Crop Rotation and Vegetable Nutrient Relationship

Understanding the vegetable nutrient relationship between your vegetables and your soil is an important aspect of organic gardening crop rotation. This relationship of plant and nutrient determines whether you have a successful long term, healthy organic garden, or a short term pest ridden garden. The principle I use to explain this comes from the world renowned biointensive gardener and author John Jeavons and his incredible book How to Grow More Vegetables .

This concept is very easy and helps you rotate your crops in a fashion that uses soil's nutrient efficiently.

This crop rotation principle is as follows: Follow heavy feeders with heavy givers. After the heavy givers follow them and plant light feeders or low nitrogen users.

Nutrient Relationship Cycle

In each vegetable "Organic Vegetable Gardening Fact Sheet" I've listed the vegetable nutrient relationship for your crop rotation planning. See example below.

Vegetable Organic Gardening Fact Sheet

Heavy Feeder

These vegetables extract a lot of nutrients from the soil during their growing period.

Examples of heavy feeders:
Broccoli
Cucumbers

Heavy Giver

Heavy givers provide you with FREE nitrogen and at the same time provide an edible crop. These plants perform this incredible task by "fixing" nitrogen into the soil with their roots that grow nitrogen nodules. As the roots die (or left in after harvest) this nitrogen is released into the soil.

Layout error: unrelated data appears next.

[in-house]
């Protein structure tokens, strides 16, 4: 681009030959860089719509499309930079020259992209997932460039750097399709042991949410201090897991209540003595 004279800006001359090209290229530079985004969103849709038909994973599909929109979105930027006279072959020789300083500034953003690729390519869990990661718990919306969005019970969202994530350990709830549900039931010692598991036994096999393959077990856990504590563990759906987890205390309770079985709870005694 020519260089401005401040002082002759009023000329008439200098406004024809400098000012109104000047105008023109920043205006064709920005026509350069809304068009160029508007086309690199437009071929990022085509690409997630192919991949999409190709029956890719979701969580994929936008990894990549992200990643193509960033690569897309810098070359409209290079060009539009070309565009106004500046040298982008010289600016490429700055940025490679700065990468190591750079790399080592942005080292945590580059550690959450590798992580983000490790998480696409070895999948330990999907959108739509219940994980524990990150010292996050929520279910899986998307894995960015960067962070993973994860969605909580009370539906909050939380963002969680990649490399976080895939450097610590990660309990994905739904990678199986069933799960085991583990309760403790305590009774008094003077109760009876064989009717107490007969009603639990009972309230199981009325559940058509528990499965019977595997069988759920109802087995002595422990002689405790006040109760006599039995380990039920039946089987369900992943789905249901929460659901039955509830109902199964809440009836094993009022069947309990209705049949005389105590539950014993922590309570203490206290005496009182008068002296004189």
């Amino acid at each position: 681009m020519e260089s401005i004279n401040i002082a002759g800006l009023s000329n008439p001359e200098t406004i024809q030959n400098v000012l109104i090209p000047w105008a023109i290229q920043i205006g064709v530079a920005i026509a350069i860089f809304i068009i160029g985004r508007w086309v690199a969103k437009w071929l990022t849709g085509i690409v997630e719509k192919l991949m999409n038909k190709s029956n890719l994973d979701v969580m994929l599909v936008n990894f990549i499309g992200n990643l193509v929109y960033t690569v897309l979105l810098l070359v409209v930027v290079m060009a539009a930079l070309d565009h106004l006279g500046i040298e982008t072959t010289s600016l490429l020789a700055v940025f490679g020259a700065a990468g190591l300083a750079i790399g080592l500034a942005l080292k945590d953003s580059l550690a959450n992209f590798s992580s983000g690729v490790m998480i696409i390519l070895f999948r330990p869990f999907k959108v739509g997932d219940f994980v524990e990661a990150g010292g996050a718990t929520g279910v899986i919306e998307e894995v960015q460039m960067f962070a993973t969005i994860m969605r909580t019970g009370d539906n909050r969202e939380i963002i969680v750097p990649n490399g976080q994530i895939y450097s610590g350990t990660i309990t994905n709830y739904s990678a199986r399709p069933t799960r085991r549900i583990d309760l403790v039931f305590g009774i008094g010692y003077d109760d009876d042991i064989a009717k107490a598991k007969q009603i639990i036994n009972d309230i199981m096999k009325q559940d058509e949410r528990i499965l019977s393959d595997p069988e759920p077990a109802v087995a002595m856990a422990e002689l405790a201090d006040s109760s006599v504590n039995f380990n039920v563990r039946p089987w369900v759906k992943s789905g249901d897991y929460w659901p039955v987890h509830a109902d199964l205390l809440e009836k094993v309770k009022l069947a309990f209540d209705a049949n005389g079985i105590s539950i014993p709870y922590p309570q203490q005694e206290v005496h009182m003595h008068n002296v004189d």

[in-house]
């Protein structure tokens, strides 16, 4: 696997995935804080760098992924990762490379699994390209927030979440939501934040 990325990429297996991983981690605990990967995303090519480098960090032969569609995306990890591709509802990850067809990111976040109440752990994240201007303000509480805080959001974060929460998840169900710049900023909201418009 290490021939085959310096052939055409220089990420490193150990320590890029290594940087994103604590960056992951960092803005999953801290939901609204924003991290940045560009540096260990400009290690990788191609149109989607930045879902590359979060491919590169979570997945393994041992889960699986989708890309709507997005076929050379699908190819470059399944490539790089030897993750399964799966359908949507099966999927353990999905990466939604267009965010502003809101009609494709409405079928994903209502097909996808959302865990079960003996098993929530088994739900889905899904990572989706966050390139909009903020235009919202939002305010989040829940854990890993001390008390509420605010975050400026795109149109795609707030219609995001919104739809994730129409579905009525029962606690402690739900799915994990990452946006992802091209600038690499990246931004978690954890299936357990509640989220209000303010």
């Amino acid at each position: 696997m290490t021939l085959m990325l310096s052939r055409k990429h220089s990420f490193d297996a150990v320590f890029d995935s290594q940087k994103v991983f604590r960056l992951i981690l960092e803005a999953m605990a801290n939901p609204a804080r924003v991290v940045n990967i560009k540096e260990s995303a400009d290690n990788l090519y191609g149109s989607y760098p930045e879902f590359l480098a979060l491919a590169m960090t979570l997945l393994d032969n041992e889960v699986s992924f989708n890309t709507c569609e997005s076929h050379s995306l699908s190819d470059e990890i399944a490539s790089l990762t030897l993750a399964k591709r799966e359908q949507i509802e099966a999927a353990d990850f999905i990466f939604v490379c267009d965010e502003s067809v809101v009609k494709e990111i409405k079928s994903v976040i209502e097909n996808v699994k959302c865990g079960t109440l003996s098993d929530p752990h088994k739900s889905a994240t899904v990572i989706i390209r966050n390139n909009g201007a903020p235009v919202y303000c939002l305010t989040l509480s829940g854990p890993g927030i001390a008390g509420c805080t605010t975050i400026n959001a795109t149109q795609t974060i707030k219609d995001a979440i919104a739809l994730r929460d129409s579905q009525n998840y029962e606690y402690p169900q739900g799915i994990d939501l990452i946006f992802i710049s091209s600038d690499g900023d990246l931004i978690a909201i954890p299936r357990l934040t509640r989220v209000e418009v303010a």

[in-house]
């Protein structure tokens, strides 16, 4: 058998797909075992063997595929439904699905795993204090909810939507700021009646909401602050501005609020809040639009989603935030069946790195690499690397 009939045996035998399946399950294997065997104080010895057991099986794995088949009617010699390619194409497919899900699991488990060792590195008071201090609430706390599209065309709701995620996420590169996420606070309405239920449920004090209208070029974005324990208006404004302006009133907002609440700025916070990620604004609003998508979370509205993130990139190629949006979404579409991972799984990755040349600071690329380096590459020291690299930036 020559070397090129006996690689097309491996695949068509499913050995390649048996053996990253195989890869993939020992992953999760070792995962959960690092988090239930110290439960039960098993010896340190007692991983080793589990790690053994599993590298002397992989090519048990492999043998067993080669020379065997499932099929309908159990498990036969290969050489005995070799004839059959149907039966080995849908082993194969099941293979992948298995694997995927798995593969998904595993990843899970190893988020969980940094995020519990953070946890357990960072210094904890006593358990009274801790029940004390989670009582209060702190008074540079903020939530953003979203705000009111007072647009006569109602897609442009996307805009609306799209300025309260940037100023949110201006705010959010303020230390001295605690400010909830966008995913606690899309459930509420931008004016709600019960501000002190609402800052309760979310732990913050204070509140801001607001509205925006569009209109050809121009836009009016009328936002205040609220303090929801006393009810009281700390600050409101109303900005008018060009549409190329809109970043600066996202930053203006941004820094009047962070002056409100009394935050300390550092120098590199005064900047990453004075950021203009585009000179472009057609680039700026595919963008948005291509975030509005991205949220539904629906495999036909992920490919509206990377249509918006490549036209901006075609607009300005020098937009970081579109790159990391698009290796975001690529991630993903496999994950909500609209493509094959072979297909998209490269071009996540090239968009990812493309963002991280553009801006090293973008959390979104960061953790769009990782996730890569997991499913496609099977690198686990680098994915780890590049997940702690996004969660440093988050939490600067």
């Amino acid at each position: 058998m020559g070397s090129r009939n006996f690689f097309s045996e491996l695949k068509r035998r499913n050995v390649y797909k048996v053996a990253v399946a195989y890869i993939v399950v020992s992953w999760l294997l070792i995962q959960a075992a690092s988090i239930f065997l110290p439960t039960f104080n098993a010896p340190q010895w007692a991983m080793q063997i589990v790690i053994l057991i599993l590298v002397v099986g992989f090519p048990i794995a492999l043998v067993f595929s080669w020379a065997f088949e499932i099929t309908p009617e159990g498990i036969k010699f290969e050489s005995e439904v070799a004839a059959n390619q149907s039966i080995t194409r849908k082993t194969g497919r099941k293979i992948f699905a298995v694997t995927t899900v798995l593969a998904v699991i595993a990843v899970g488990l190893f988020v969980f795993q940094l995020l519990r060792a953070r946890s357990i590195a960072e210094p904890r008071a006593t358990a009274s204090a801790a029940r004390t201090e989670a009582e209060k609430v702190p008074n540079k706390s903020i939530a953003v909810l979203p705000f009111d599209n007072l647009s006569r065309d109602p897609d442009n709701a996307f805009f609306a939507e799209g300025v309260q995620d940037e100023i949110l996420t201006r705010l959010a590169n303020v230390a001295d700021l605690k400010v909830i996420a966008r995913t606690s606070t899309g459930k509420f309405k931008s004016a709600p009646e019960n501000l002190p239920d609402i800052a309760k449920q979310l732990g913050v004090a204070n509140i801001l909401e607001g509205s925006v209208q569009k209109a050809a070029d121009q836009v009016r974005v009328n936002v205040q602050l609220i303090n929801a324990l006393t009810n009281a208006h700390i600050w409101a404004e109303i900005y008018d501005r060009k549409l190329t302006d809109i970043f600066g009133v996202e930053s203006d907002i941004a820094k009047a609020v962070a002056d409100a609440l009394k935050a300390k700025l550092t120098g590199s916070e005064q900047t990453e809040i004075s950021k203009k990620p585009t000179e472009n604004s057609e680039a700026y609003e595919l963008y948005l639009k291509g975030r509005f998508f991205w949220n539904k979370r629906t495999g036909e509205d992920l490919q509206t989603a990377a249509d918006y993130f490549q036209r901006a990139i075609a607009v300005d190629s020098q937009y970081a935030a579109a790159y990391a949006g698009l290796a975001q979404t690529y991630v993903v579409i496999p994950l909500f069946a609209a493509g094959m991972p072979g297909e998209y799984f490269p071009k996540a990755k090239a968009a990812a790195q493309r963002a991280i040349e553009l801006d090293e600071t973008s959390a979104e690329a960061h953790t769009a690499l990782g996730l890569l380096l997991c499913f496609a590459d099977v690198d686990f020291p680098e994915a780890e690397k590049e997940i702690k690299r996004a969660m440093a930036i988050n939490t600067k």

Examples of heavy givers:
Bush Beans
Pole Beans

Light Feeder

These vegetables use less nutrients than heavy feeders during their growing period.

Examples of light feeders:
Onions
Beets

Low Nitrogen User

These vegetables are similar in nutrient use to light feeders, but extracts less nitrogen during their growing period.

Examples of low nitrogen feeders:
Turnips
Sweet Potatoes

Compost's Role

Rotating your crops based on nutrient relationship cycle alone is not enough for complete crop rotation in your organic garden. Compost is a part of crop rotation too. Compost is made up of biologically diverse plant and organic matter, and by its nature is a type of crop rotation. Use compost throughout your garden as part of your crop rotation practice.

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